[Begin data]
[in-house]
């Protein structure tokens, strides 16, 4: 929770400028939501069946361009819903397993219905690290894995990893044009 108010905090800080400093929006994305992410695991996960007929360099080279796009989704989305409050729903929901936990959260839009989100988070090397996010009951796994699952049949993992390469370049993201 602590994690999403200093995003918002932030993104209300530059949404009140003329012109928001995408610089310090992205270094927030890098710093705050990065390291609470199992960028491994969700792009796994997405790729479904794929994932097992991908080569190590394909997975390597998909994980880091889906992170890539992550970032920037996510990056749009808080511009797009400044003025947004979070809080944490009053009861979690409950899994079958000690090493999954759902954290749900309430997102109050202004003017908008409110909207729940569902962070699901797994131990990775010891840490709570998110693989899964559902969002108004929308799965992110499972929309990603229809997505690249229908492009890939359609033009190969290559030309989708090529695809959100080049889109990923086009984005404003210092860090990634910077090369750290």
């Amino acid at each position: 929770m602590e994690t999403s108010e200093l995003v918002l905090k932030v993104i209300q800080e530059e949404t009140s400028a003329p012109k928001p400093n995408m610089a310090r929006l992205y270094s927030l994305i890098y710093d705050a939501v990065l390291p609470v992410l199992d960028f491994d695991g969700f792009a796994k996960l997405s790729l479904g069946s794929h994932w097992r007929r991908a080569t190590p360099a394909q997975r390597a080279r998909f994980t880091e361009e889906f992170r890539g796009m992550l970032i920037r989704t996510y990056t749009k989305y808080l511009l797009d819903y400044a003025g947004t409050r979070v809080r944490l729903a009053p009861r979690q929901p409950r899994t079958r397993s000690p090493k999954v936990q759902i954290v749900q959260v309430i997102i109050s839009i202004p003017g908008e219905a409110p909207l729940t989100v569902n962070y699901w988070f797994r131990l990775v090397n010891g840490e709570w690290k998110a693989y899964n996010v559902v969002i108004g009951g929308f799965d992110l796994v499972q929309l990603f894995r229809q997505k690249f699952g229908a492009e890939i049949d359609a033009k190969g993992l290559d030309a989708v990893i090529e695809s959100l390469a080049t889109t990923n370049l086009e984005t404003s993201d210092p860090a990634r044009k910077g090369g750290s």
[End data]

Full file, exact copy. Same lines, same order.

[in-house]
């Protein structure tokens, strides 16, 4: 929770400028939501069946361009819903397993219905690290894995990893044009 108010905090800080400093929006994305992410695991996960007929360099080279796009989704989305409050729903929901936990959260839009989100988070090397996010009951796994699952049949993992390469370049993201 602590994690999403200093995003918002932030993104209300530059949404009140003329012109928001995408610089310090992205270094927030890098710093705050990065390291609470199992960028491994969700792009796994997405790729479904794929994932097992991908080569190590394909997975390597998909994980880091889906992170890539992550970032920037996510990056749009808080511009797009400044003025947004979070809080944490009053009861979690409950899994079958000690090493999954759902954290749900309430997102109050202004003017908008409110909207729940569902962070699901797994131990990775010891840490709570998110693989899964559902969002108004929308799965992110499972929309990603229809997505690249229908492009890939359609033009190969290559030309989708090529695809959100080049889109990923086009984005404003210092860090990634910077090369750290």
């Amino acid at each position: 929770m602590e994690t999403s108010e200093l995003v918002l905090k932030v993104i209300q800080e530059e949404t009140s400028a003329p012109k928001p400093n995408m610089a310090r929006l992205y270094s927030l994305i890098y710093d705050a939501v990065l390291p609470v992410l199992d960028f491994d695991g969700f792009a796994k996960l997405s790729l479904g069946s794929h994932w097992r007929r991908a080569t190590p360099a394909q997975r390597a080279r998909f994980t880091e361009e889906f992170r890539g796009m992550l970032i920037r989704t996510y990056t749009k989305y808080l511009l797009d819903y400044a003025g947004t409050r979070v809080r944490l729903a009053p009861r979690q929901p409950r899994t079958r397993s000690p090493k999954v936990q759902i954290v749900q959260v309430i997102i109050s839009i202004p003017g908008e219905a409110p909207l729940t989100v569902n962070y699901w988070f797994r131990l990775v090397n010891g840490e709570w690290k998110a693989y899964n996010v559902v969002i108004g009951g929308f799965d992110l796994v499972q929309l990603f894995r229809q997505k690249f699952g229908a492009e890939i049949d359609a033009k190969g993992l290559d030309a989708v990893i090529e695809s959100l390469a080049t889109t990923n370049l086009e984005t404003s993201d210092p860090a990634r044009k910077g090369g750290s």